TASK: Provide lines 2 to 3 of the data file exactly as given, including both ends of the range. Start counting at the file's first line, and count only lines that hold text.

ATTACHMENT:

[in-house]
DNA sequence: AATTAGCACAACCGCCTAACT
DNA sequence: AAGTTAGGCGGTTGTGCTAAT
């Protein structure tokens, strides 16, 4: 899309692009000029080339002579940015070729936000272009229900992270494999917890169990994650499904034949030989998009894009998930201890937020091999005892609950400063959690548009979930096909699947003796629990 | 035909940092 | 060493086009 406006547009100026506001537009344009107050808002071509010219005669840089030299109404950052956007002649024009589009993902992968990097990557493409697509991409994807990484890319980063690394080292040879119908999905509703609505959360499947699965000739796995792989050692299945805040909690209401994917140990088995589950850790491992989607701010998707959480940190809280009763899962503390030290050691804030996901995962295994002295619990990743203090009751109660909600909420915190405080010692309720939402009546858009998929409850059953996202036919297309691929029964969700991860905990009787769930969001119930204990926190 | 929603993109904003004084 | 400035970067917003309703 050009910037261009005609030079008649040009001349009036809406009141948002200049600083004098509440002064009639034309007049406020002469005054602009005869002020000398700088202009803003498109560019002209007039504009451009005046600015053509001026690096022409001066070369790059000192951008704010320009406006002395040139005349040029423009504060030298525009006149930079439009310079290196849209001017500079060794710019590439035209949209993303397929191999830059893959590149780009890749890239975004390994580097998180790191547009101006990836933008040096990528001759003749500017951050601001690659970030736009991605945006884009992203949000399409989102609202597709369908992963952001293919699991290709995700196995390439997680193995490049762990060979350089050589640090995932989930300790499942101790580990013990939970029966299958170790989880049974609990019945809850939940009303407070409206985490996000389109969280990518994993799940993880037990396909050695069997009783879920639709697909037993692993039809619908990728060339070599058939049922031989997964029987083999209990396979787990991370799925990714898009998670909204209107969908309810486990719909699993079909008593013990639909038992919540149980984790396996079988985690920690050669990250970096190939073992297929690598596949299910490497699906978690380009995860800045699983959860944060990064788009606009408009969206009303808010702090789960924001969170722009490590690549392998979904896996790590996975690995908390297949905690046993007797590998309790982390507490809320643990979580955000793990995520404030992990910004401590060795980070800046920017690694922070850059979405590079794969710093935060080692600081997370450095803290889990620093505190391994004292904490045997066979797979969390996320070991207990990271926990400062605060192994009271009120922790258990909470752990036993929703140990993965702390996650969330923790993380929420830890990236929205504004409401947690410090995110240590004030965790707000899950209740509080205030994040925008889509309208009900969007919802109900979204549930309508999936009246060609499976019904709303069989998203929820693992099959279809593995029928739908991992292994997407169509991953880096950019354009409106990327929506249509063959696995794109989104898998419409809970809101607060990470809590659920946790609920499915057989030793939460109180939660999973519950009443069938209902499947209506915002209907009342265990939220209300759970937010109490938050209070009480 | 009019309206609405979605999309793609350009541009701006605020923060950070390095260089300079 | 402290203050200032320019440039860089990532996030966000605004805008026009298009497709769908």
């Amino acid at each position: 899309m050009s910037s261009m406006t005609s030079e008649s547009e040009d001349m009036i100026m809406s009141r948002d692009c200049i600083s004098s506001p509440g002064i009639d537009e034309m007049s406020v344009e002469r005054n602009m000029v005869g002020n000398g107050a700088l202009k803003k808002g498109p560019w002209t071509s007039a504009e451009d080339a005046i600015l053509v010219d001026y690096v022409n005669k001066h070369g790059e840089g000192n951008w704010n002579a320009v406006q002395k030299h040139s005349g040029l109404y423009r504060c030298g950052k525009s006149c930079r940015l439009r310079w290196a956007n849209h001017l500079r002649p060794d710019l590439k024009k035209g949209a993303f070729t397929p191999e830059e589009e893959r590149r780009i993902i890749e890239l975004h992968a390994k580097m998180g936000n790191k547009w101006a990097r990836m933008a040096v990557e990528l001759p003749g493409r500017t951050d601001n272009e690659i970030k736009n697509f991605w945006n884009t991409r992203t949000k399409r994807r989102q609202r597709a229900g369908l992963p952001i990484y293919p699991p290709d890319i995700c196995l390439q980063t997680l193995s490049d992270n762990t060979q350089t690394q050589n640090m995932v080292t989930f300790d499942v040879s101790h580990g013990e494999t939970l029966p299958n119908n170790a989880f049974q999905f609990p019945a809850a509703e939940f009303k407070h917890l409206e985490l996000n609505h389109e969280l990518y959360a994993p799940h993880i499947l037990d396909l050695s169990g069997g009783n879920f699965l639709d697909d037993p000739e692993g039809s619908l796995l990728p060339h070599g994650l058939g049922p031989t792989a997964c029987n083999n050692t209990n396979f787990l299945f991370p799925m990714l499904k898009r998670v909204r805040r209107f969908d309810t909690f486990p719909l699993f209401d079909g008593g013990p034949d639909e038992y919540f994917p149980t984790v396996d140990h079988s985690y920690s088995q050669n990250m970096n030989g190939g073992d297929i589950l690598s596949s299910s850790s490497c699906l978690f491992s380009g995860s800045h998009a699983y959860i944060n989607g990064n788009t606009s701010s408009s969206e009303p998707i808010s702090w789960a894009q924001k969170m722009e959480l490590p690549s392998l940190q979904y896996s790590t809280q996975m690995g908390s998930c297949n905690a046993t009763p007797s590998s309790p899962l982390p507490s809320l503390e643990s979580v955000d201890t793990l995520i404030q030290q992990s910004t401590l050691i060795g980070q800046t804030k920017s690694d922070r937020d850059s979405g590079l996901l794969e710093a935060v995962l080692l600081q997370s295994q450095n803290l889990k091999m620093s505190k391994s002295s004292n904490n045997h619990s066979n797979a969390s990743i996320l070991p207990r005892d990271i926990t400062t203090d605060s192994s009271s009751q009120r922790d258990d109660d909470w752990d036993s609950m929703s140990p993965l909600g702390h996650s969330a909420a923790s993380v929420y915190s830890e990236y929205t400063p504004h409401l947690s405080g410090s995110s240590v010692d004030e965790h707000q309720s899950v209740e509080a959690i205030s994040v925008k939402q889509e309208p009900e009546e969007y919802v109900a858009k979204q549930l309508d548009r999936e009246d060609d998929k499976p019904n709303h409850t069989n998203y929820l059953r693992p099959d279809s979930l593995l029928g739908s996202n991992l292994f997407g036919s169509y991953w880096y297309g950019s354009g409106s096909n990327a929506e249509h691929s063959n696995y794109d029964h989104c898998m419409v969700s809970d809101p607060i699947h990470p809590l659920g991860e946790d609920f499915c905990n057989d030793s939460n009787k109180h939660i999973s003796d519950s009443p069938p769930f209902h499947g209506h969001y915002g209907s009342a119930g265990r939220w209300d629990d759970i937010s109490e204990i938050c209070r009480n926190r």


DNA sequence: AATTAGCACAACCGCCTAACT
DNA sequence: AAGTTAGGCGGTTGTGCTAAT